It suddenly occurred to me that PVP Pipe would make an awesome frame, and a single layer of Aluminum Bubble Insulation could keep heat in or out and serve as the wind and rain protection at the same time.
I ran to the hardware store and purchased about $250 worth of supplies, and threw it all together with some help from the Jeremiah the Nomad Man. Here’s a look at what the whole thing looks like when deconstructed and ready to be transported to the next campsite with a backpack placed for scale:
The individual parts are pretty simple. There are the floor pieces which form an octagon on the ground, wall pieces which form the side walls, roof pipes which connect the walls to the roof ring. Then there are the two types of insulation pieces – rectangular pieces for the walls and triangular pieces for the roof.
The floor pieces are connected using 45-degree elbow joints, and all have a T-section in the middle for the wall pipes to attach to. The floor is 8 feet wide giving me plenty of space to lie down inside.
The wall pipes attach directly the ground pipes and go straight up from the connect point. I believe mine are around 4 feet high, which allows me enough room to walk around inside without hitting my head on the roof until I get right near the walls. One downside it that this length requires I duck down to enter the yurt, but that’s pretty normal in my experience.
The ceiling pipes connect to the top of the wall pipes using the 45-degree joints again. The angle upwards and inwards to meet at the roof ring in the center.
At this point the structure of the Yurt is complete! All that’s left is to attach the wall and roof panels.
The wall panels are cut into rectangles. They have velcro stapled to the edges which attach them securely to the wall pipes. This strategy makes the wall easier to manage and store, and also drastically increases the stability of the Yurt in the wind.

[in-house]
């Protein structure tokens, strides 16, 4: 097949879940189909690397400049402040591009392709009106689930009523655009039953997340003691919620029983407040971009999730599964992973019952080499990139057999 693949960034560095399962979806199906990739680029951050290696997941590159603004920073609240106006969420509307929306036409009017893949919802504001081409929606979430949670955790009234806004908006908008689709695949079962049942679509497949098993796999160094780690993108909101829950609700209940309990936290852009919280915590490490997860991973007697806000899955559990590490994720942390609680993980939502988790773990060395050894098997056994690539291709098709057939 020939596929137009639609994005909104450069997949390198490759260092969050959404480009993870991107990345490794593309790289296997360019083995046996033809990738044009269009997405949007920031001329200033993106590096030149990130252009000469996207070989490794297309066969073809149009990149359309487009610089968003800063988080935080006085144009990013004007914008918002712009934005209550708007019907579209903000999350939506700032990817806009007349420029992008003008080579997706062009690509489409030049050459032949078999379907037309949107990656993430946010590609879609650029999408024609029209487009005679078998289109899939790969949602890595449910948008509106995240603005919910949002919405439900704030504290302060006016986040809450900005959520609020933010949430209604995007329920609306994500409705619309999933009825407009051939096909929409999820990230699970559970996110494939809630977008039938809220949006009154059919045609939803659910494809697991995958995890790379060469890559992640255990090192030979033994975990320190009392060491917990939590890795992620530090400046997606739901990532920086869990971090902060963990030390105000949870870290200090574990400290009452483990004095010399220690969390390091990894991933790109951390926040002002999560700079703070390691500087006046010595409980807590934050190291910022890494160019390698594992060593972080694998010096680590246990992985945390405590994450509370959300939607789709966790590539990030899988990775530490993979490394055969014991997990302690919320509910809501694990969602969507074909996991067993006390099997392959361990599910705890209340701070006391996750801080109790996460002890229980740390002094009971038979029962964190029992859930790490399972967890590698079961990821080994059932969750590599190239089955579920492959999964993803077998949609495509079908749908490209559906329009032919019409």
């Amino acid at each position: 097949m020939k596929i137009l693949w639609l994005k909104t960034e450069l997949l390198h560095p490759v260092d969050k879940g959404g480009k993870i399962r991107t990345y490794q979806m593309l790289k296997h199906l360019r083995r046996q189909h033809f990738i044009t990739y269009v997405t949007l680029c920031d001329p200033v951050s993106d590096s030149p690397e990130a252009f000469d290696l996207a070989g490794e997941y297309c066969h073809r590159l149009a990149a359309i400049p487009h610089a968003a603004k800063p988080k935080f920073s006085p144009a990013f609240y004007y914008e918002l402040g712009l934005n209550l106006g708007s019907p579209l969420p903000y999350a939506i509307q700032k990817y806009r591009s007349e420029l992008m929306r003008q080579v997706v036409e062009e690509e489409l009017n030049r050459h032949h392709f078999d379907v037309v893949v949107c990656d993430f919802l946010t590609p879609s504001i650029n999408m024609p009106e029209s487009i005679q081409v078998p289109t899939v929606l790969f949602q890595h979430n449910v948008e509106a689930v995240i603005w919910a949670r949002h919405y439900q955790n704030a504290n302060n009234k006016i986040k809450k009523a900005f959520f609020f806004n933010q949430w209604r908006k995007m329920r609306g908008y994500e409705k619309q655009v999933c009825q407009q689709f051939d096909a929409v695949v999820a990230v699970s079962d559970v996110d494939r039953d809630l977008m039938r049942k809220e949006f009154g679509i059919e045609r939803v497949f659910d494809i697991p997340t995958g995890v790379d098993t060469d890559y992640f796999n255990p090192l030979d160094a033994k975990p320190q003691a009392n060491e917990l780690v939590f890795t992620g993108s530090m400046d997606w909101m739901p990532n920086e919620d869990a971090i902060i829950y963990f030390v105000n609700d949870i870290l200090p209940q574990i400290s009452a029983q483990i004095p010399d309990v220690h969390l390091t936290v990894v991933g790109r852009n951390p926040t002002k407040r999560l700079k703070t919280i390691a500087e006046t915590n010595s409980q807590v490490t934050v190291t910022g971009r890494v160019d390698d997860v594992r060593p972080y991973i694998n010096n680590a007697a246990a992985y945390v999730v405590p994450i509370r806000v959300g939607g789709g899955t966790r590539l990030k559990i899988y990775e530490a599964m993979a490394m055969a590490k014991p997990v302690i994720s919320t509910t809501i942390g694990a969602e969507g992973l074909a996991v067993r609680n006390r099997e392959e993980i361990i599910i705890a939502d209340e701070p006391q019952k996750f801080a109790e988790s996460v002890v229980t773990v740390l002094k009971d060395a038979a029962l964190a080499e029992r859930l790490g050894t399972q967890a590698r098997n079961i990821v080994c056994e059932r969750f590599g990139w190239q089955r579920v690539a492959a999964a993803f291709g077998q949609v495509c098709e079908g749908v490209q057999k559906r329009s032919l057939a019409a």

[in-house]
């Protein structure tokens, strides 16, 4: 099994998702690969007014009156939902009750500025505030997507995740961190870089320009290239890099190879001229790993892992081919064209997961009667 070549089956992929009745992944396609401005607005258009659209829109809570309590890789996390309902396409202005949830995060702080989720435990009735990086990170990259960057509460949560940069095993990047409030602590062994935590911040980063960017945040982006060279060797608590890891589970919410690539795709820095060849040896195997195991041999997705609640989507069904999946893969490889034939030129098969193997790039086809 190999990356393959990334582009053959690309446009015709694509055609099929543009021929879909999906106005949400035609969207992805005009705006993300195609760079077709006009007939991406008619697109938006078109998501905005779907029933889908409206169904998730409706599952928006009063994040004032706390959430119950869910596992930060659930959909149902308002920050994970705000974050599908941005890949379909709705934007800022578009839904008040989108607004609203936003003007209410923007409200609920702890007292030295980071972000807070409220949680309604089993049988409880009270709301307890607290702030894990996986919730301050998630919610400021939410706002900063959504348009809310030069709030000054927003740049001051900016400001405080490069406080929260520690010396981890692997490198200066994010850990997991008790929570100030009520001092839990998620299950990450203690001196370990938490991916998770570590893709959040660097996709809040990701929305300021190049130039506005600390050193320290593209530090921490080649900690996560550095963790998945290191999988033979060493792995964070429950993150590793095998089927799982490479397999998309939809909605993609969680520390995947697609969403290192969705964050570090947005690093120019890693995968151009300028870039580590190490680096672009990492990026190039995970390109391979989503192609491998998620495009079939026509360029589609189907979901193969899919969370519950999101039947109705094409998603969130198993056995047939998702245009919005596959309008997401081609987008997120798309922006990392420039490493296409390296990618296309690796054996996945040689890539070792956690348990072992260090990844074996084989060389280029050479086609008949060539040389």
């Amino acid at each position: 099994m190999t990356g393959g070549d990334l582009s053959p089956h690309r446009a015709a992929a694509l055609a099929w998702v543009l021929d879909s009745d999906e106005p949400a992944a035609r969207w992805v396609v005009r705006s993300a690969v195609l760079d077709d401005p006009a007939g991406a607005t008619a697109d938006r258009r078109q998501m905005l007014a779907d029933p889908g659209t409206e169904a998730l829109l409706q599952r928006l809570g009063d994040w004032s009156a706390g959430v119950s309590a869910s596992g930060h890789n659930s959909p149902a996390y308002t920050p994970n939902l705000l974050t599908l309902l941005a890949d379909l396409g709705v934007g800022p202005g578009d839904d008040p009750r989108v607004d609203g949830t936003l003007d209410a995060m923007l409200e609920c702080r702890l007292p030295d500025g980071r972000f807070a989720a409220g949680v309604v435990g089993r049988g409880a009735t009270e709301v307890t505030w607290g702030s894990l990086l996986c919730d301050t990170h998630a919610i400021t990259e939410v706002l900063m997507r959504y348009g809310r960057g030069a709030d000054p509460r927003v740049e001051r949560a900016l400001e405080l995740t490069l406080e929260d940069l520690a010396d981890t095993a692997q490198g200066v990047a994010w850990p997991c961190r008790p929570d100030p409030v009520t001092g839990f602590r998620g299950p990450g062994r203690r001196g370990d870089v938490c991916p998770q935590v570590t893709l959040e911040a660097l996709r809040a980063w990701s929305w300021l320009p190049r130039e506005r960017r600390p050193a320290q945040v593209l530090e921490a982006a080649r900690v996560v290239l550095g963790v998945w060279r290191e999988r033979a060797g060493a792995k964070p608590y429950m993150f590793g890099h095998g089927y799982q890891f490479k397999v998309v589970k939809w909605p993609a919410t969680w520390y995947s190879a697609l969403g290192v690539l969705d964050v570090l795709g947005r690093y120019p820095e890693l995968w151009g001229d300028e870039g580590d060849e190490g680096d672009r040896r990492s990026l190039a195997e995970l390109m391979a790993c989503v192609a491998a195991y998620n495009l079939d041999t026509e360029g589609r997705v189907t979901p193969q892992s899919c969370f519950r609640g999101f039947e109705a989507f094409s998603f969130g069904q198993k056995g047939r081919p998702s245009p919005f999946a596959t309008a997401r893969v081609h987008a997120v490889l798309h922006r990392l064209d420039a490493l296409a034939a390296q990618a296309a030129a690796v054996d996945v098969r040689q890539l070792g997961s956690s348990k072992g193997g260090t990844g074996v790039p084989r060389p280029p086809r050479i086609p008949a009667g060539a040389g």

The roof panels attach in almost the same way as the wall panels, except that they also attach to the top of the roof ring using velcro.
And that’s all there is to it! It only took me about 15 minutes to put up, and I bet I could go much faster as I do it more and more. Here’s a view from the inside while lying down and looking up to the sky:
On a hot day it reflects all of the heat and gives me a nice cool place to hang out. In the mornings and evenings I can warm up the insides while I’m cooking using my Rocket Stove which is fueled by small sticks and twigs I find laying around… no cutting firewood!
I plan to eventually build a small dome that attaches to the top to block the rain while still letting smoke escape. For now, there isn’t much rain and even if there were my bivy sack shields me from it, so no rush.
If you’re ever in the need for some shelter, you can have it for a couple hundred dollars! Everything you need can be purchased at your local hardware store, and there’s no heavy machinery involved!